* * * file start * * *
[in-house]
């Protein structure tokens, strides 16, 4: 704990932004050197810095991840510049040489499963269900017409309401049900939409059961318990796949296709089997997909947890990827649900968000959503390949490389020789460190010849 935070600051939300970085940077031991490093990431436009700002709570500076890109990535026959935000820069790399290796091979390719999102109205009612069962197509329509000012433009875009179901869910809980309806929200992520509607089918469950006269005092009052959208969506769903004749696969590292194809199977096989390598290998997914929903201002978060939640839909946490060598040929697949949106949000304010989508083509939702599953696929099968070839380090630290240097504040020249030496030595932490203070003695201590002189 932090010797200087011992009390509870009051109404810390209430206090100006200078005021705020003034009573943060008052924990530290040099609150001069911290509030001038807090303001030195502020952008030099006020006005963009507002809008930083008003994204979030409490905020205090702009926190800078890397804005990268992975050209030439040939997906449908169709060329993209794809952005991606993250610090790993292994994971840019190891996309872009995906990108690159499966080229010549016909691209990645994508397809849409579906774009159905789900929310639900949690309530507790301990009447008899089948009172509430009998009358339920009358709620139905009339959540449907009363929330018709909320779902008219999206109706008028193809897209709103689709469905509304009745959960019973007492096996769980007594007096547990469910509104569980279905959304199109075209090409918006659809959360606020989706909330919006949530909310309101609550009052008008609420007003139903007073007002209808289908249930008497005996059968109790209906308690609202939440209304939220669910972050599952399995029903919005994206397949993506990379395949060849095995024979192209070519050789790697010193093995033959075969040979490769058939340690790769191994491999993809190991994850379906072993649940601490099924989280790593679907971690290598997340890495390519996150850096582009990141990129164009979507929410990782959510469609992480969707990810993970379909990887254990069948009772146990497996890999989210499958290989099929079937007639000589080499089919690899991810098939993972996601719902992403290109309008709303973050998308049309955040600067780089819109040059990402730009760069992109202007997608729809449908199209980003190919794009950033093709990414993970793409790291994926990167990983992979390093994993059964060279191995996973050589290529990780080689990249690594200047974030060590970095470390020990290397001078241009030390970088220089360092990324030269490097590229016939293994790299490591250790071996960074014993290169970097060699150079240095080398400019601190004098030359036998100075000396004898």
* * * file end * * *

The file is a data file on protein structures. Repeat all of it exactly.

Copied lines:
[in-house]
């Protein structure tokens, strides 16, 4: 704990932004050197810095991840510049040489499963269900017409309401049900939409059961318990796949296709089997997909947890990827649900968000959503390949490389020789460190010849 935070600051939300970085940077031991490093990431436009700002709570500076890109990535026959935000820069790399290796091979390719999102109205009612069962197509329509000012433009875009179901869910809980309806929200992520509607089918469950006269005092009052959208969506769903004749696969590292194809199977096989390598290998997914929903201002978060939640839909946490060598040929697949949106949000304010989508083509939702599953696929099968070839380090630290240097504040020249030496030595932490203070003695201590002189 932090010797200087011992009390509870009051109404810390209430206090100006200078005021705020003034009573943060008052924990530290040099609150001069911290509030001038807090303001030195502020952008030099006020006005963009507002809008930083008003994204979030409490905020205090702009926190800078890397804005990268992975050209030439040939997906449908169709060329993209794809952005991606993250610090790993292994994971840019190891996309872009995906990108690159499966080229010549016909691209990645994508397809849409579906774009159905789900929310639900949690309530507790301990009447008899089948009172509430009998009358339920009358709620139905009339959540449907009363929330018709909320779902008219999206109706008028193809897209709103689709469905509304009745959960019973007492096996769980007594007096547990469910509104569980279905959304199109075209090409918006659809959360606020989706909330919006949530909310309101609550009052008008609420007003139903007073007002209808289908249930008497005996059968109790209906308690609202939440209304939220669910972050599952399995029903919005994206397949993506990379395949060849095995024979192209070519050789790697010193093995033959075969040979490769058939340690790769191994491999993809190991994850379906072993649940601490099924989280790593679907971690290598997340890495390519996150850096582009990141990129164009979507929410990782959510469609992480969707990810993970379909990887254990069948009772146990497996890999989210499958290989099929079937007639000589080499089919690899991810098939993972996601719902992403290109309008709303973050998308049309955040600067780089819109040059990402730009760069992109202007997608729809449908199209980003190919794009950033093709990414993970793409790291994926990167990983992979390093994993059964060279191995996973050589290529990780080689990249690594200047974030060590970095470390020990290397001078241009030390970088220089360092990324030269490097590229016939293994790299490591250790071996960074014993290169970097060699150079240095080398400019601190004098030359036998100075000396004898």